From Library Journal
After literature (William Faulkner) and music (Elvis Presley), the South's greatest contribution to American culture has been its food: Smithfield ham, grits, gumbo, pecan pie, bourbon, and other delectables. "Our dishes and beverages express our faith, our good humor, our binding ties, our eternal joys and sorrows, our readiness for whatever awaits us," writes editor Egerton (Southern Food: At Home, on the Road, in History). In conjunction with the Southern Foodways Alliance, this first volume in a planned annual anthology gathers 50 previously published articles, essays, scholarly papers, and poems that celebrate the diverse foods and culinary traditions of the South. Food writer James Villas fondly remembers Craig Claiborne. Humorist Roy Blount shares his collection of Southern food songs ("Fried Chicken and Gasoline" is a fave), while Fred Chappell offers a contrarian's view on iced tea. One of the best pieces is journalist Jack Hitt's "A Confederacy of Sauces" about a fraternal feud involving barbecue, the Civil War, and race. Not all the selections are of the same high quality a few read like a Southern Living puff piece but this is still a tasty collection. Don't read it on an empty stomach. For regional cookery and Southern studies collections. Wilda Williams, "Library Journal"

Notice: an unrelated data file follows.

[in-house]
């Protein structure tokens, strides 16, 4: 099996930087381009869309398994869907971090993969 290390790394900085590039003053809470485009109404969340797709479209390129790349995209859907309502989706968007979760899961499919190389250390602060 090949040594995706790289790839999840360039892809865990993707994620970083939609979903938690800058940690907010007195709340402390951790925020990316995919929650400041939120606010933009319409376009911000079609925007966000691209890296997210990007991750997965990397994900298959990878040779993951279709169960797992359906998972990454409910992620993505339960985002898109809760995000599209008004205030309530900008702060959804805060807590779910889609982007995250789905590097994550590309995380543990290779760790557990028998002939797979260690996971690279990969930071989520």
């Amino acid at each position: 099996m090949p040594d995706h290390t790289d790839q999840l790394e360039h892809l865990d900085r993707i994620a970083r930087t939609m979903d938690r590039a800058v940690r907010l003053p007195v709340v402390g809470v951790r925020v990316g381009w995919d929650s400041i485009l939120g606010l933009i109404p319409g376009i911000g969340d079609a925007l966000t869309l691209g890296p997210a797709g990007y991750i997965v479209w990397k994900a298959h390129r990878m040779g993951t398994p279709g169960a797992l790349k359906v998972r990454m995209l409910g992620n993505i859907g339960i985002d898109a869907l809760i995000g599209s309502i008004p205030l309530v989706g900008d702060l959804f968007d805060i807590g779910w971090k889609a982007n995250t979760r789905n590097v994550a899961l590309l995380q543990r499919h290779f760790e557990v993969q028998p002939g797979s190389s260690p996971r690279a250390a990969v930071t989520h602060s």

Copyright 2002 Reed Business Information, Inc.
First of a proposed annual series, this anthology of essays about southern cooking grew out of Oxford, Mississippi's Southern Foodways Symposium. Arguably America's first regional cuisine, southern cooking has taken a dominant position recently with the ascendancy of New Orleans flavors under the leadership of celebrity chefs such as Emeril Lagasse. Some trace southern cooking's hegemony back to the arrival of Mississippi native Craig Claiborne at the New York Times
. The volume's more scholarly essays dwell on fascinating minutiae, such as distinctions among various greens from different parts of the South. Others trace the origins and influence of leading proponents of Southern cooking, such as Edna Lewis and Leah Chase. James Villas' essay on Craig Claiborne does much to uncover the real man behind the urbane facade. Some entries document the vital culinary contributions of African Americans. Regional collections will want to add each volume of the series when published. Mark KnoblauchCopyright © American Library Association. All rights reserved